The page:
Covid-19 Harvest Minorities … And Those With Low Income
Doctors have succeeded in identifying factors that make some people with #Covid-19 more at risk of death than others, such as age, gender, and health problems. But months after the outbreak in China, evidence points to other social and economic factors that determine injuries and deaths.
While in Europe and the US officials insisted that Kovid -19 does not distinguish between the chip and the other, but the numbers reveal otherwise.
A series of studies released recently showed that the deaths of minorities in Britain and the United States with Covid-19 were more likely to be inconsistent with their percentage compared to their white-skinned counterparts in the two countries most affected by the virus.
In the American city of Chicago, for example, the rate of injuries is 925 per 100,000 blacks, compared to 389 for whites.
The death rate by age among blacks in New York City was more than twice that of their white peers, a trend supported by another study by the British Institute for Financial Studies.
The study found that black Britons were two and a half times more likely to die than whites.
In addition, many studies indicate that deprivation is a major determinant of HIV infections.
- “Two-tier system” –
An Oxford University review of 3,600 test results found that people living in the most disadvantaged areas of Britain were four times more likely to be infected with HIV than those living in luxury areas.
A research paper presented by “Imperial College” estimated that people from the lower income brackets were 32 percent more likely to die.
Dave Sridhar, professor and head of the Global Public Health Department at the University of Edinburgh Medical School said that the lack of preparedness when the epidemic struck revealed a “two-tier system” in Britain’s response to the virus.
“If we look at the month of March – which is surprising – you could have bought a test just as curious to know if you were carrying the virus or not, if you were rich or had enough relationships,” she told AFP.
“But if you are a health worker in the Coved booth and you have symptoms, you will not be able to take a test. This is a dual system that is not good for public health because you need to test people in the front line.”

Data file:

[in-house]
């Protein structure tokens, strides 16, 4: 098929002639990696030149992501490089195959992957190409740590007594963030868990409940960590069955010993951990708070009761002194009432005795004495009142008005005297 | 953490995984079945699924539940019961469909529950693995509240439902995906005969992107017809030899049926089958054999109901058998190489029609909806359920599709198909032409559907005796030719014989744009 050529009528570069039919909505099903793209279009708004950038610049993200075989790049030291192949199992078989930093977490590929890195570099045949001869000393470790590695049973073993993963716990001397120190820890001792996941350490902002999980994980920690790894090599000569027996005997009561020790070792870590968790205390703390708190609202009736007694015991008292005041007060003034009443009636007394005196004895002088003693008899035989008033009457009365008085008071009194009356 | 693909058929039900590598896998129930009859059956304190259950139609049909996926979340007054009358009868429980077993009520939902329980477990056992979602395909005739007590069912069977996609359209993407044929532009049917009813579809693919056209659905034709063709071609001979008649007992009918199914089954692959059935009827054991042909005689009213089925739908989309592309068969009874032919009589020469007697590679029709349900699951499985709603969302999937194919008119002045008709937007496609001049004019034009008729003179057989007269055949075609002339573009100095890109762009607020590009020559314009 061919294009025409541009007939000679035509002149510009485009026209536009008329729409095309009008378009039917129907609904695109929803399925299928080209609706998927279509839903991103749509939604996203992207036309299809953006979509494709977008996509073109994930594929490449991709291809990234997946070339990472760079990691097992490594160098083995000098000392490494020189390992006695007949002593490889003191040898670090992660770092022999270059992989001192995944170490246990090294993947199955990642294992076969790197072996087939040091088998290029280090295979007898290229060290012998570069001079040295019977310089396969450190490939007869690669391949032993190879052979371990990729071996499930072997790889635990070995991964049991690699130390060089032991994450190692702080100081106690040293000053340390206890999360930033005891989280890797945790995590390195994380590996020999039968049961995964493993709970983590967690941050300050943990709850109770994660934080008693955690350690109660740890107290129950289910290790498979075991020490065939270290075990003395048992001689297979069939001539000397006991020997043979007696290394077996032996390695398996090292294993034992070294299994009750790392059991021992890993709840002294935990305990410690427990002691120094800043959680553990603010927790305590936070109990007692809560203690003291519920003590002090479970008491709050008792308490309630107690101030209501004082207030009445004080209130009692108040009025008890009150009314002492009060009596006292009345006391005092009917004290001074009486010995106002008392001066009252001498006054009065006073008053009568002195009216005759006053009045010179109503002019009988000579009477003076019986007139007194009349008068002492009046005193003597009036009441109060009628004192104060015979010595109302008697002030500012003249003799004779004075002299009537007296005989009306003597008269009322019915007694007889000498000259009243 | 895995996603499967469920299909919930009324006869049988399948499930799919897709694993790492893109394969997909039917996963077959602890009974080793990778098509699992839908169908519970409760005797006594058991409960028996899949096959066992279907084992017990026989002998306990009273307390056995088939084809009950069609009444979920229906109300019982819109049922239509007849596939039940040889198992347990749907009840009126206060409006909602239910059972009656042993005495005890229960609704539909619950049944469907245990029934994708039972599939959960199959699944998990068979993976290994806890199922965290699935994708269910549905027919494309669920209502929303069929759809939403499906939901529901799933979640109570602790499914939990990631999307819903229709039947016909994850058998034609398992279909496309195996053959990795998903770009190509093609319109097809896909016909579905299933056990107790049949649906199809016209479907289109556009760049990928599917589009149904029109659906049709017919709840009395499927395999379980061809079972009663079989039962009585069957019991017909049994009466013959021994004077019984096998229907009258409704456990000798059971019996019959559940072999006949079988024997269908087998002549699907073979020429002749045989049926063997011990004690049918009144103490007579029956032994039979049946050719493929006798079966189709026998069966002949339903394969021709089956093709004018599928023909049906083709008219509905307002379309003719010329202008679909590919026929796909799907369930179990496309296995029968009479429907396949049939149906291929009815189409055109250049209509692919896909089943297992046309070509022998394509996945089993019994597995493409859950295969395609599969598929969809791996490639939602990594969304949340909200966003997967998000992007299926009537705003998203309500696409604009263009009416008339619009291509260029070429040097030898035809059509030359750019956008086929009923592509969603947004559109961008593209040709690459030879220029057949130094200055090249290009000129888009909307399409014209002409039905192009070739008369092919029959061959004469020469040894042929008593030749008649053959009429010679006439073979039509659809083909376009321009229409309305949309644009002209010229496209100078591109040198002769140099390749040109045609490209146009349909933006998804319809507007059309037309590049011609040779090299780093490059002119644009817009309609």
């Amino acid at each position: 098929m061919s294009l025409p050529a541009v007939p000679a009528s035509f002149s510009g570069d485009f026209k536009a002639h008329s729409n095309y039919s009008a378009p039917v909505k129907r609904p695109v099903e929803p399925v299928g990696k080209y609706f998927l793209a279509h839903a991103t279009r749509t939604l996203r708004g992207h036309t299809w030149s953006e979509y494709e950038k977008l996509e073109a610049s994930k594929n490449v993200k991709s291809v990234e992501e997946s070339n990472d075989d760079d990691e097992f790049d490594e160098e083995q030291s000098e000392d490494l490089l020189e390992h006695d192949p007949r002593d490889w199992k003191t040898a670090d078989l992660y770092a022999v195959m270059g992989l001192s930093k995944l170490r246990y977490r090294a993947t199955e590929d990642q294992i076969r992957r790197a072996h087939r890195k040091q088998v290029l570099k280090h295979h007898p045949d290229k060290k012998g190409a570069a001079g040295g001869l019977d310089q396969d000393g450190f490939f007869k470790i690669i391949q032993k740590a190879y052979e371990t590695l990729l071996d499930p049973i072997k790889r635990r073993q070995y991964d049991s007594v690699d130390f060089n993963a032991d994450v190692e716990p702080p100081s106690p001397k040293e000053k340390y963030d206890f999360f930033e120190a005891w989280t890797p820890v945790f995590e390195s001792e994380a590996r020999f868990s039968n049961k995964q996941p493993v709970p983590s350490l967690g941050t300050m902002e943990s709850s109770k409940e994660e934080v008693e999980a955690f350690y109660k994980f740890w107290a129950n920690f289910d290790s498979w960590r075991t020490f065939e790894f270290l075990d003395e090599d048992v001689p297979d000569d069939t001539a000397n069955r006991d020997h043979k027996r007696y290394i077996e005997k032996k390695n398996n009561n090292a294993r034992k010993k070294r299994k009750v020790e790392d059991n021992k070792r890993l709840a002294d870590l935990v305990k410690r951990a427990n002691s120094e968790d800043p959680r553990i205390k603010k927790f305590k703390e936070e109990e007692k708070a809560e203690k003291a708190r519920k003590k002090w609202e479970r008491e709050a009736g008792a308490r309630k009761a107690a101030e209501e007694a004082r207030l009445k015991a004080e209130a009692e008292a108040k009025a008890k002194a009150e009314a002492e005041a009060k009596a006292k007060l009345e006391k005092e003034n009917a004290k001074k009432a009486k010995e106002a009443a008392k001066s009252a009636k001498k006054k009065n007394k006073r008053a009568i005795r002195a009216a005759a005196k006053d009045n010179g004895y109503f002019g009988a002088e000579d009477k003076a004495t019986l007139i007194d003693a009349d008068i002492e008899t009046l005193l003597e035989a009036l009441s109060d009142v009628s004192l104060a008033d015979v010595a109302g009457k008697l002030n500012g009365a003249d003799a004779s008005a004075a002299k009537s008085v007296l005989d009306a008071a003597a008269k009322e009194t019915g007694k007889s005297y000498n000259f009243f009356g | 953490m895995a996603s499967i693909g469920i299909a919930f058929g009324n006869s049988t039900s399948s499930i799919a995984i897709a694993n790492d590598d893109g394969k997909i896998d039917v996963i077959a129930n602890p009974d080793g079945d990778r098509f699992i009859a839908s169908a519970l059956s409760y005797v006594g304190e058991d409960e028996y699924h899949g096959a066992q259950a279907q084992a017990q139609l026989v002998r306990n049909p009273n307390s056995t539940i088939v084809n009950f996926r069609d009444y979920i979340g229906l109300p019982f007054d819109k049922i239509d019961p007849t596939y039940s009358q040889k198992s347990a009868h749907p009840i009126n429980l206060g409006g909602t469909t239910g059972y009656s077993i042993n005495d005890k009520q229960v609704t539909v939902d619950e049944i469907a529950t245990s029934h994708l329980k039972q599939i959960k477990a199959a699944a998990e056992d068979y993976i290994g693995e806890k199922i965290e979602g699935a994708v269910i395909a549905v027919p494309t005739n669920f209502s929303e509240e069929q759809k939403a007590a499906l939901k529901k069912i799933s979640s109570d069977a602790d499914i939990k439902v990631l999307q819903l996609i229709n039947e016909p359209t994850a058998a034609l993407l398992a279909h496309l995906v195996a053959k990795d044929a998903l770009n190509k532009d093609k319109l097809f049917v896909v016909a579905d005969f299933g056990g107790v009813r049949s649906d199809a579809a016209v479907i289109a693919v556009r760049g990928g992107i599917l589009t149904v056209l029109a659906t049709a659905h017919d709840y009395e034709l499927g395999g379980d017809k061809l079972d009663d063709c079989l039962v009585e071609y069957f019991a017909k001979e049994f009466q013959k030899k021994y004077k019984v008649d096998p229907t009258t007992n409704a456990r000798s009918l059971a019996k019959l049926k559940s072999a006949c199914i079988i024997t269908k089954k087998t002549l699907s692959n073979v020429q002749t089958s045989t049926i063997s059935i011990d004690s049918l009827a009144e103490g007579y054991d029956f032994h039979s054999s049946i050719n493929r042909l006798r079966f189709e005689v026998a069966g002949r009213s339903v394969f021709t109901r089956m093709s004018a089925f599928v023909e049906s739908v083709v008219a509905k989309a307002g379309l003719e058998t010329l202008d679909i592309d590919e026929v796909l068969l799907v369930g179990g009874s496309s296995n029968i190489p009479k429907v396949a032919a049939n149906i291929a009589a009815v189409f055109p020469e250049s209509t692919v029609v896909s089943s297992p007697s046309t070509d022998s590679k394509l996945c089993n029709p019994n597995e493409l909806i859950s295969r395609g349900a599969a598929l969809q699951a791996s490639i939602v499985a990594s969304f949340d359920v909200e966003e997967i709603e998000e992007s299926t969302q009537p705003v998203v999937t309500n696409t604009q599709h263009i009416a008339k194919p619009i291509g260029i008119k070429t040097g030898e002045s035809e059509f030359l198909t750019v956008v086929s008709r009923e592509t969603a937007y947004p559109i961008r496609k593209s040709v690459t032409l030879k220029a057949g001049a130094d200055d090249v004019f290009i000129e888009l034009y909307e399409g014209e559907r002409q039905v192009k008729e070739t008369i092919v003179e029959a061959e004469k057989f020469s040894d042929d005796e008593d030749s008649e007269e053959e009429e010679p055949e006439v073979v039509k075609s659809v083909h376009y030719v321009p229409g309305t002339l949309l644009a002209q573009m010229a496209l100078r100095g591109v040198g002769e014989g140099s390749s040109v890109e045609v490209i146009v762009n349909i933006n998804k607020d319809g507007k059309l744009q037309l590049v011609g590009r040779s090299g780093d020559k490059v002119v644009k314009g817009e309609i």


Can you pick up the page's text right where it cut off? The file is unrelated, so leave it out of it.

Number of “shocking” deaths
The relationship between mortality and the race of victims is becoming more evident for those on the front line, including physicians, nurses and care workers.
A Professor of Anesthesiology at Royal United Hospital in Bath and the University of Bristol Tim Cook maintains a database of deaths of health workers in Covid-19.
Because of the difficulty in obtaining official figures, he and his colleagues began researching media reports. The results were astounding.
Of the 63 nurses and midwives who died from the virus in the Cook database, 76 percent are from an ethnic minority.
Among the 32 doctors and dentists have died so far, 30 of them non-white equivalent to 94 percent.
Generally, minority health workers accounted for 63 percent of deaths, although they made up just over 20 percent of the workforce.
The head of the British Medical Association Chand Nagul told AFP that the numbers were “shocking”.
He added: “Many of these doctors have played a very clear role in caring for patients, and their death with a cofeed was a very noticeable loss.”
Cook said he was surprised by the disproportionate number of deaths of health workers from ethnic minorities, especially since he was not initially understood as a risk factor when he struck the epidemic.
“China has done a really good job of providing us with information, but multiculturalism is less there than other societies in the world,” he told AFP.
“The risk factors that we saw came from China related to age, diabetes, immune suppressants, and other similar risk factors. This is what we focused on.”
Factor Set –
But while the data show clearly that ethnic minorities are at risk of death from Kovid -19 dramatically, Cook said it was difficult to accurately determine the cause.
“Minorities are more likely to have a host of other risk factors. Compared to the white population, they are more likely to develop high blood pressure, diabetes and cardiovascular disease, and these factors are known to put high-risk patients with Covid.”
But that alone does not explain the reason for the discrepancy, as Sridhar said that social factors may have played an important role.
“It may be because there are some inherent genetic preparations, but then we would have expected to see more deaths in countries with more numbers of people from these minorities, and that’s not what we see,” she said.
“The only dominant factor relates to their social condition, especially with health workers. What we see with doctors from black or Asian ethnic backgrounds or other minorities is really amazing.”
In Sweden, which rejects strict closings, the Public Health Agency reported this month that the proportion of the population born in Somalia was much greater than those who were hospitalized with Covid-19.
The poorest areas of the capital, Stockholm – where many immigrants live – have seen an average infection rate per person three times greater than the richer neighborhoods.
- “Minority doctors are at risk” –
Numerous studies in the British health sector indicate that ethnic minority minority physicians and nurses may be victims of systemic discrimination, and in a recent survey of the British Doctors’ Association that involved 16,000 health workers.